Judge Goldberg recently granted-in-part declaratory judgment-plaintiff Transcend Medical, Inc.’s motion for summary judgment of invalidity finding the claim term “choroid” invalid as indefinite. Transcend Medical, Inc. v. Glaukos Corporation, C.A. No. 13-830 (D. Del. Sept. 18, 2015). The indefinite term was found in claims of all patents-in-suit–U.S. Patent Nos. 7,857,782, 8,075,511, and 8,579,846. The parties agreed that the plain and ordinary meaning of the term was “vascular layer of the eye located between the sclera and retina.” Id.at 10. But, Transcend Medical argued that the term was invalid because the patents-in-suit “define the term in multiple inconsistent ways[,]” sometimes in accord with the term’s plain and ordinary meaning and at other times inconsistent with that meaning. Id. Glaukos argued that the other descriptions were not inconsistent, relying on its expert’s testimony about what a person of ordinary skill would understand. Id. at 12. Judge Goldberg determined, however, that the expert’s opinion failed to account for contrary argument Glaukos made to the USPTO. Id. As such, Judge Goldberg disregarded the expert’s testimony because it “contradict[ed] the clear import of the prosecution history and the language of the specification.” Id. at 13 (citing Teva Pharm. USA, Inc. v. Sandoz, Inc., 789 F.3d 1335, 1342 (Fed. Cir. 2015)). Finding that the “choroid” term was defined inconsistently in the specification and during prosecution, Judge Goldberg held the specification “fail[ed] to inform, with reasonable certainty, those skilled in the art as to the scope of the term ‘choroid.'” Id. at 15. Judge Goldberg denied Transcend Medical’s summary judgment motion in all other respects, finding a genuine issue of material as to written description and indefiniteness of other claim terms. Id. at 3-8, 15-18.
In Cot’n Wash, Inc. v. Sun Products Corp., C.A. No. 12-651-SLR (D. Del. Sept. 14, 2015), Judge Sue L. Robinson denied defendant’s motion for attorney fees and costs under 35 U.S.C. § 285. Defendant had prevailed on summary judgment following a favorable claim construction ruling. The Court concluded that the case was not exceptional, as “a prototypical patent infringement case” where “the core factual and legal issues were related and relatively subtle.” Id. at 3. The Court also observed that it was “not unusual for a patentee to assert the broadest possible interpretation of its patent, in order to generate the greatest economic benefit from its intellectual property. . . . it truly should be an extraordinary case that puts patentees at risk for fees and costs when they follow this business model.” Id. at 3 n.2.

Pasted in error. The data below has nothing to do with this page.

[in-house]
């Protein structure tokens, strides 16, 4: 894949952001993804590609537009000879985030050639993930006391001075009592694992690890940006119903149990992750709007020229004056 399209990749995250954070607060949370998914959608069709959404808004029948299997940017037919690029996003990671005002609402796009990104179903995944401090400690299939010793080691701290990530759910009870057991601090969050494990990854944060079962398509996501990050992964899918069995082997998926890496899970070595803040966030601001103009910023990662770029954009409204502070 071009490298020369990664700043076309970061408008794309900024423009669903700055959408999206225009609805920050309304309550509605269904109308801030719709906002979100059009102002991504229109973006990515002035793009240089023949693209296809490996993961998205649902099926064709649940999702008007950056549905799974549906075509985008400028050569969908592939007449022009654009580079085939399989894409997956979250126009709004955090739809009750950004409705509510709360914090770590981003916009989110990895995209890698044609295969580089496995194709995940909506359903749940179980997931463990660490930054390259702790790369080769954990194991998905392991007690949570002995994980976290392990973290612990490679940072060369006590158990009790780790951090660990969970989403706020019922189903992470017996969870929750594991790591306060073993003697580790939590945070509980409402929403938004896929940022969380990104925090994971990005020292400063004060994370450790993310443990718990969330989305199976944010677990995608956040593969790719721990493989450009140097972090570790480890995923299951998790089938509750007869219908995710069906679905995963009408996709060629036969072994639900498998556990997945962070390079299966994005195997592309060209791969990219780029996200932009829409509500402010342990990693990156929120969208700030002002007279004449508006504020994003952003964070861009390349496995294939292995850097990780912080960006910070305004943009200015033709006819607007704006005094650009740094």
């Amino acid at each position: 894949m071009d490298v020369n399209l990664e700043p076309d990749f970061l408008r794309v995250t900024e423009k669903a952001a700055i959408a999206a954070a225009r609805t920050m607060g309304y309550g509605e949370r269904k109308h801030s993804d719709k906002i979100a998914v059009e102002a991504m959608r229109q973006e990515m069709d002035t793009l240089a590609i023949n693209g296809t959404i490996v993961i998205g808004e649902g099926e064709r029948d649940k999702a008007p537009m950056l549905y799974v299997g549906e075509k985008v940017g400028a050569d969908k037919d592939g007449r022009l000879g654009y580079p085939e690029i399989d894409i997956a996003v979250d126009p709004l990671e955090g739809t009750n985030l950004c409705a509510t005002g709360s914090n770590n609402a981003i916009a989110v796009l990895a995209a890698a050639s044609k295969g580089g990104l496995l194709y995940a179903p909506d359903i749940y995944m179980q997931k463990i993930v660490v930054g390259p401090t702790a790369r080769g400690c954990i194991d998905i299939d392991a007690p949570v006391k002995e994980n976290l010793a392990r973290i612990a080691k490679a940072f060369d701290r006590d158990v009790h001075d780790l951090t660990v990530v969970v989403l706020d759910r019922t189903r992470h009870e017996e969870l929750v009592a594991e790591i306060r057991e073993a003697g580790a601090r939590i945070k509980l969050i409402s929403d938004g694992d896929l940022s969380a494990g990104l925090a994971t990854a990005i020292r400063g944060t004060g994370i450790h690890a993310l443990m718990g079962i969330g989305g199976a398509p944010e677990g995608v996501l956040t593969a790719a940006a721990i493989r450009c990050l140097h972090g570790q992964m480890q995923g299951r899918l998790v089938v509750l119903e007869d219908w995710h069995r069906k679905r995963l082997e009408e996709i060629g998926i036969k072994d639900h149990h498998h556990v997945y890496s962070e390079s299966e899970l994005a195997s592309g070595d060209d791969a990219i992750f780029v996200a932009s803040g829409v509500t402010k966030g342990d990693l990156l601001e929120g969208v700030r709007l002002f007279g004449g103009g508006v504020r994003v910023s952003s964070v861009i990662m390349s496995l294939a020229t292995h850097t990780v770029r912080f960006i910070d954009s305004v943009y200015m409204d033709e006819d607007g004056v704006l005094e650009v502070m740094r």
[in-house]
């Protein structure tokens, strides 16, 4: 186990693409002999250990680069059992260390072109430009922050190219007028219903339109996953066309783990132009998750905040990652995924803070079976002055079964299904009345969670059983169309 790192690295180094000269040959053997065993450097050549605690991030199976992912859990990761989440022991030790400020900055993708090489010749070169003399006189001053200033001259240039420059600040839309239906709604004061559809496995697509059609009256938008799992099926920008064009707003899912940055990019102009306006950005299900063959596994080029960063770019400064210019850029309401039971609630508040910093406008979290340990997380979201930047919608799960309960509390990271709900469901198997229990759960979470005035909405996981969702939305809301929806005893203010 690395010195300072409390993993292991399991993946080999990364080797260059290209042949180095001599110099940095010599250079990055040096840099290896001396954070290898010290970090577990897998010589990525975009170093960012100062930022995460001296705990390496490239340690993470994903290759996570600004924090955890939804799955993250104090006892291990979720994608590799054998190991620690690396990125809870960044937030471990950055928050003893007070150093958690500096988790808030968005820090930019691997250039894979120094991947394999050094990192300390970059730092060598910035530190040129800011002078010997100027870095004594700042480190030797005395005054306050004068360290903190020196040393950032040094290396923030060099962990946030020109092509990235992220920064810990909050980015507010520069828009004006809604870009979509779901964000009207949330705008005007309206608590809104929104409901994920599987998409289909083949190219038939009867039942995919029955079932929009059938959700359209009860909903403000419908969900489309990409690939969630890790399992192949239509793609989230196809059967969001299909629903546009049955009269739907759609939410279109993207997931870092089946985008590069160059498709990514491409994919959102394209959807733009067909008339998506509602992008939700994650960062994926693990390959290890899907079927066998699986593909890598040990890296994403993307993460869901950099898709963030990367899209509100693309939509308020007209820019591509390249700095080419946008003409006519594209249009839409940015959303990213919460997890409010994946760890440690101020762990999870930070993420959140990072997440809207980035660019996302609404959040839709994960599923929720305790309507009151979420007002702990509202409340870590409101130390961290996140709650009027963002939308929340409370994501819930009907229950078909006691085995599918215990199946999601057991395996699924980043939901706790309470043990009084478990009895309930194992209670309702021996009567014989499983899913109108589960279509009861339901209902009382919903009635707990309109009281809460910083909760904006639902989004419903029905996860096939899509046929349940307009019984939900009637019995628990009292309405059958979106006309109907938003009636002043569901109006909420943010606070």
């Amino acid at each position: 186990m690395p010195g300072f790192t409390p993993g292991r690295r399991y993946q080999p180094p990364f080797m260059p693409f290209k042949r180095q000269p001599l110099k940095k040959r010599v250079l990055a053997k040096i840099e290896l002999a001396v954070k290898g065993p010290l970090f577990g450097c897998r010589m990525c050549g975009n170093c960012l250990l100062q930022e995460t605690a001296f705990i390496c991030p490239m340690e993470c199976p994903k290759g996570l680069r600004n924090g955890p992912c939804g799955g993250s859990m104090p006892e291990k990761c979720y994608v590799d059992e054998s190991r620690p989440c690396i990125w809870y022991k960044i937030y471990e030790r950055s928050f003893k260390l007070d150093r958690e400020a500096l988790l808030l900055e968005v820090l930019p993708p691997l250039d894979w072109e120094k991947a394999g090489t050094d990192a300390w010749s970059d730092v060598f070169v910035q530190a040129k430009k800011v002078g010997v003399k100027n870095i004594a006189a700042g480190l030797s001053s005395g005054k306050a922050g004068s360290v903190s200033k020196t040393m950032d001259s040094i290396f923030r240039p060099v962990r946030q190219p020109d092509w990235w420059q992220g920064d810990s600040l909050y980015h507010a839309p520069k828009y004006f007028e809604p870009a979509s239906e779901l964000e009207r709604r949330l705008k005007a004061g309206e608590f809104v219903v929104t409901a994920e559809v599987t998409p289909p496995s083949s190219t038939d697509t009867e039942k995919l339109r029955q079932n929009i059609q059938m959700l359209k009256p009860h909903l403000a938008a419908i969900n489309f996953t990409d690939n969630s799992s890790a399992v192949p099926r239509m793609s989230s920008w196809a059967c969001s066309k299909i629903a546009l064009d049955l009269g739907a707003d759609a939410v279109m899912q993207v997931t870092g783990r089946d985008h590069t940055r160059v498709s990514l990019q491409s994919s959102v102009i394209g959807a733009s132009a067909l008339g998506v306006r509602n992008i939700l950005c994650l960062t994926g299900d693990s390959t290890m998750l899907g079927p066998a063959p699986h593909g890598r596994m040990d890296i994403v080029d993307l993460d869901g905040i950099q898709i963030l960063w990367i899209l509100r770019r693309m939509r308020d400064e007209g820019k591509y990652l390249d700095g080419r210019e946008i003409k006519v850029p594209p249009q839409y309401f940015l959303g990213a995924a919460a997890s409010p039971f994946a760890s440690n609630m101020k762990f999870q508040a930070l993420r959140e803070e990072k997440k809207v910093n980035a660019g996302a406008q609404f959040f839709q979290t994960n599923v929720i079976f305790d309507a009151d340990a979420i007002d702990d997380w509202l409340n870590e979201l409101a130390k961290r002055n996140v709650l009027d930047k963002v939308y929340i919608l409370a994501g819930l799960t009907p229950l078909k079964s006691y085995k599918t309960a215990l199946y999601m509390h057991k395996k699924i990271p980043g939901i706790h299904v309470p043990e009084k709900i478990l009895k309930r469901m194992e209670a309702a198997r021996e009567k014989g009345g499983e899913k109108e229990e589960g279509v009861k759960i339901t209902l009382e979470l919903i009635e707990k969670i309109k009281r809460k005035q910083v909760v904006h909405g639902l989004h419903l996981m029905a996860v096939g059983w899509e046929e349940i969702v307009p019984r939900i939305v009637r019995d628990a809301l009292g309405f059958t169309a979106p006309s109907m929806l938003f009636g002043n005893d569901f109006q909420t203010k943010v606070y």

The Court also denied Defendant’s request for “the costs of responding to certain of plaintiffs’ testing” that took place over the course of expert discovery and before the claim construction ruling, where the Court did not rely on such testing to rule in Defendant’s favor. Id.
In a declaratory judgment action for non-infringement of Defendants’ patents, Judge Richard G. Andrews granted-in-part Defendants’ motions to dismiss. Crypton Future Media, Inc. v. Hologram USA, Inc., et al., C.A. No. 14-1247-RGA (D. Del. Sept. 8, 2015). Defendants had sent a cease-and-desist letter to Plaintiff regarding Defendants’ potential infringing use. Id. at 2. Defendants argued that this did not create a substantial controversy, and even if it had, the controversy was mooted by the parties’ subsequent communications, after the complaint was filed, where Defendants gave Plaintiff “repeated assurances that it considers the technology at issue in the Complaint to be non-infringing.” Id. at 4.
While, at the time the action was filed, “there was clearly declaratory judgment jurisdiction” where Defendants’ letter was more than a mere expression of concern, it “acknowlege[d] the threatening tone,” and “clearly charged [Plaintiff] with infringement” id. at 6, the Court concluded that the parties’ subsequent interactions had divested it of subject matter jurisdiction. The Court “agree[d] with [Plaintiff] that [Defendants] ha[ve] been careful to make narrow disclaimers that leave a wide range of future activity susceptible to attack. Because [Plaintiff’s] system uses a different layout each time based on site-specific concerns, and uses various materials rented on site, [Defendants’] statements may not address all future activity. It is for precisely that reason, however, that the Court cannot retain jurisdiction. Because the technology is different each time, this action cannot result in ‘specific relief through a decree of a conclusive character.’ . . . [Defendants’] representations are sufficient to moot the controversy and are binding as a matter of judicial estoppel.” Id. at 7 (citations omitted).